On your marks, get set… NanoWriMo!
This month is National Novel Writing Month (NanoWriMo), and whether you plan to get down 500 words a day (as many participants do), or simply use the motivation to push you forward, it’s an excellent opportunity. But it begs the question, how do you muster the willpower to keep going?
Honestly, does anybody know how to properly balance rigor with rest?
It seems that most of us have a tendency to fall on one side of the spectrum or the other. However, I’ve divined so much wisdom from the chakras on this one. It’s all about maintaining a healthy solar plexus, or as I call it “Going Pro.”
The Solar Plexus is your power center for discipline and will, but just like any other chakra it needs to stay in balance. With too little discipline, you never build the momentum to get the book out into the world. With too much discipline you either ignore your creativity all together (in the favor of the practical things you “should” be doing) or you push so hard you burn out and give up.
The balance between rigor vs. rest seems so much more obvious in our bodies than it does in our professional lives. If we’re too indulgent, the consequences show up. If we’re too strenuous or stressed our body communicates through pain. And yet who among us isn’t a little too persnickety on one side or the other? However when you get into a good rhythm with diet and exercise, while still making time to splurge now and then, it feels great.
Allow me to over-extend the metaphor here.
Those who apply more rigor to their physical bodies are generally very athletic and can do lots of different things, but it comes from a place of joy. Either the love of a specific sport or fitness practice. The same goes for writing. The more rigor you apply the better your results will be. You have more momentum. It’s easier to build on what you’ve done.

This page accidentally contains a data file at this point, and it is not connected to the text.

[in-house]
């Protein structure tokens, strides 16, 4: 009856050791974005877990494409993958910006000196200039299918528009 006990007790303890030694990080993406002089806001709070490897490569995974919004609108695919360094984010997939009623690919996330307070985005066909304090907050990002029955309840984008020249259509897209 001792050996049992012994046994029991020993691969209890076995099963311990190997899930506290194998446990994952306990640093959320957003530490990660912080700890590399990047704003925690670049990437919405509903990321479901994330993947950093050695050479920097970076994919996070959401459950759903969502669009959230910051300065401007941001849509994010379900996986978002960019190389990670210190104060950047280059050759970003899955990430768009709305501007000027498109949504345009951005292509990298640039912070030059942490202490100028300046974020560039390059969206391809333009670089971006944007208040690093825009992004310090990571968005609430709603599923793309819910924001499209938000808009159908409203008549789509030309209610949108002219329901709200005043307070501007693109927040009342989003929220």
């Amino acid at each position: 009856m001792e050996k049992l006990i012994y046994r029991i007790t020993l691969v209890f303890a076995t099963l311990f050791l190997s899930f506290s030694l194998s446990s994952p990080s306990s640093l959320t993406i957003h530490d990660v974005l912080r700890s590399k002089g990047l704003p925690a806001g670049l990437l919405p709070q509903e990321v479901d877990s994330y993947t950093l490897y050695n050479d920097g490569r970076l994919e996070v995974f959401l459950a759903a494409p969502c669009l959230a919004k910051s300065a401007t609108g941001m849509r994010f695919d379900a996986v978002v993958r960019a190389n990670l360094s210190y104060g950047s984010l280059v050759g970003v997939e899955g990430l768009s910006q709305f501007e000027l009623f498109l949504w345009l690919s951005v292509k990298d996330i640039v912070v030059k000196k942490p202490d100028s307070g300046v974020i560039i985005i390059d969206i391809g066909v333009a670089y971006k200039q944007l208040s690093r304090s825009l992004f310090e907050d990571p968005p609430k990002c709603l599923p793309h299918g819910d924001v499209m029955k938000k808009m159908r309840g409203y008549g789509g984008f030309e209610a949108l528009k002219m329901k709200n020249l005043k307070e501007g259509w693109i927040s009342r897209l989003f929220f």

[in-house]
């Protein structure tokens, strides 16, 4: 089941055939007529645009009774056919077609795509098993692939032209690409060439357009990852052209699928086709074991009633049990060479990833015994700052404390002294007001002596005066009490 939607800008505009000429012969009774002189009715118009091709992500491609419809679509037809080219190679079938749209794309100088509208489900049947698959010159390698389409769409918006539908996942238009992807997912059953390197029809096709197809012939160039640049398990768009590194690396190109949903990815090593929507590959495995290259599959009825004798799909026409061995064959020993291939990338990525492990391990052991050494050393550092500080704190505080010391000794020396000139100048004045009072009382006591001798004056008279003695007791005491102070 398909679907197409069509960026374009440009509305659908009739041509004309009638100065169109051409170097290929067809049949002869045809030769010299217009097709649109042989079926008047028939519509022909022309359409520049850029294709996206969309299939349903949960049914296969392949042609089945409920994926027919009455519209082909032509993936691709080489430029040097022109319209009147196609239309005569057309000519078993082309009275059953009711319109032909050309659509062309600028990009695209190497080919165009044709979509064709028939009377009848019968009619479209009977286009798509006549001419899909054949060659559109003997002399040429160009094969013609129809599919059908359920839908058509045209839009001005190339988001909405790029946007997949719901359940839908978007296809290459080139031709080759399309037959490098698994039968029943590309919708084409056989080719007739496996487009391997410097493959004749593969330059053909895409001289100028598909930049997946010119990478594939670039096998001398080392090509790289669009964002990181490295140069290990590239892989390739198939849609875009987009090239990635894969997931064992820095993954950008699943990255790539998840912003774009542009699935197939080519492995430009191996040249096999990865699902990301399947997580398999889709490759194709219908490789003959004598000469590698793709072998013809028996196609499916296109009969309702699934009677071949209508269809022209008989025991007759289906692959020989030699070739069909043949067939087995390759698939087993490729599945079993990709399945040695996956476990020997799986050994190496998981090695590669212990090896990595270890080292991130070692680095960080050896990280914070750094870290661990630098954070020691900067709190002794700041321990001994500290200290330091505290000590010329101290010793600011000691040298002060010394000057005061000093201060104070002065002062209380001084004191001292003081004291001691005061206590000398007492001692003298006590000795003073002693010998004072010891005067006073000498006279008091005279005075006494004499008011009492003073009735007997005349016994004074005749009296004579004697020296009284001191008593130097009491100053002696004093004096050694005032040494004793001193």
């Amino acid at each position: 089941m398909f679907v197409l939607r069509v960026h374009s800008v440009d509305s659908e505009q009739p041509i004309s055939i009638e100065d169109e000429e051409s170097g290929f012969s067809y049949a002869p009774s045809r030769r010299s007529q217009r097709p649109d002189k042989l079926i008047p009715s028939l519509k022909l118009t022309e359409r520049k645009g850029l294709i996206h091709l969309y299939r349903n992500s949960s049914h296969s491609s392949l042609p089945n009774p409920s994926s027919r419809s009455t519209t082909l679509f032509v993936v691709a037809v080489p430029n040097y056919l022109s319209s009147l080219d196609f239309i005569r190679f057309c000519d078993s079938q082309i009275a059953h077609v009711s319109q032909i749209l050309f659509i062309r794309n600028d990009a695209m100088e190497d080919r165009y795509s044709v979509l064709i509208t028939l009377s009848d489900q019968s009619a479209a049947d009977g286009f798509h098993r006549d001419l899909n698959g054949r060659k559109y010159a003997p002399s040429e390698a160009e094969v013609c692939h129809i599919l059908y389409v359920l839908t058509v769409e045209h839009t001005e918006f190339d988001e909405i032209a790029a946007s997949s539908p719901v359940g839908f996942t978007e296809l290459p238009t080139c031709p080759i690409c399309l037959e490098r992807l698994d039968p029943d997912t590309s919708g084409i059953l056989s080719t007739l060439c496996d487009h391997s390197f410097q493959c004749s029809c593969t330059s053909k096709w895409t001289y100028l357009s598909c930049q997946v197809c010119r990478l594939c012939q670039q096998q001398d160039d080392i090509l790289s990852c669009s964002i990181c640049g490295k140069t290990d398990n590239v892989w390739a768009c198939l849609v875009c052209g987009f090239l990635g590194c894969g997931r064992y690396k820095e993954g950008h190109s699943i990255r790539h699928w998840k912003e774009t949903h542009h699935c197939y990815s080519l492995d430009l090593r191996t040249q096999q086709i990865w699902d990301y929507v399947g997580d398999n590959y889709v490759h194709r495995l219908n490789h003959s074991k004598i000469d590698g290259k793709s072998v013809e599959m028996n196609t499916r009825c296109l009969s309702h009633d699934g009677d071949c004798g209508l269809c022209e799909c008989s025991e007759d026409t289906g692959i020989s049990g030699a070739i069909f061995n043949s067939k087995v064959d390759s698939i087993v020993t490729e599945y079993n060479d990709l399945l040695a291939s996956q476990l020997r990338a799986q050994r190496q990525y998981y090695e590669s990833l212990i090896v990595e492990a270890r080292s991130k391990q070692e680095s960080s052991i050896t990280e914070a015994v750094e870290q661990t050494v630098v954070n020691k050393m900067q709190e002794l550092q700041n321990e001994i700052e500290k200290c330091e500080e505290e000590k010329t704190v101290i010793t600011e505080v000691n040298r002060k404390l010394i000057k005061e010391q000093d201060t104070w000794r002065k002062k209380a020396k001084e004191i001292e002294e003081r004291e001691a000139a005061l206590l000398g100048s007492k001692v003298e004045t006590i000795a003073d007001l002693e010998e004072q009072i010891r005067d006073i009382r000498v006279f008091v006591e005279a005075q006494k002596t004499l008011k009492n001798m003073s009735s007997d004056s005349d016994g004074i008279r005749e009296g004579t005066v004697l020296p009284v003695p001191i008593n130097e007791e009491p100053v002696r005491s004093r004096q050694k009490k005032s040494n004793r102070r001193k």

A cache of content in fiction or nonfiction gives you more fexibility and opportunity. That’s the real gift of NanoWriMo. Once you polish, you can submit to various publications, use it in your social media, or build SEO. You also feel more confident in general. There might be a specific skill you’d like to improve, but that’s not a problem when you’ve been practicing.
Actually, I think its best when people practice writing the same way they do sports. You don’t have to compete in the Olympics to have a healthy body, and you don’t have to be world-famous to have a healthy writing career. There are plenty of levels and opportunities between doing nothing and the New York Times bestseller list.
Think of how much more engaged, fulfilled and creative people would be if you took the same attitude to writing as to running. When you lace up your tennis shows, nobody says, “Why bother, you’re never going to be famous.” No. They say, “That’s a wonderful habit which is going to make your whole life better.”
Lately, I’ve been putting pen to paper on my book on a regular basis, and I have two major tips on how to keep your willpower balanced, so you’re more productive. First, find some nonverbal hobbies, like running, yoga, or painting, so that you give your temporal lobe a rest on a daily basis. Also, be sure and connect with a community so that you partake in the group energy. If you haven’t been commenting on the posts in The Writer’s Block, come join the fun!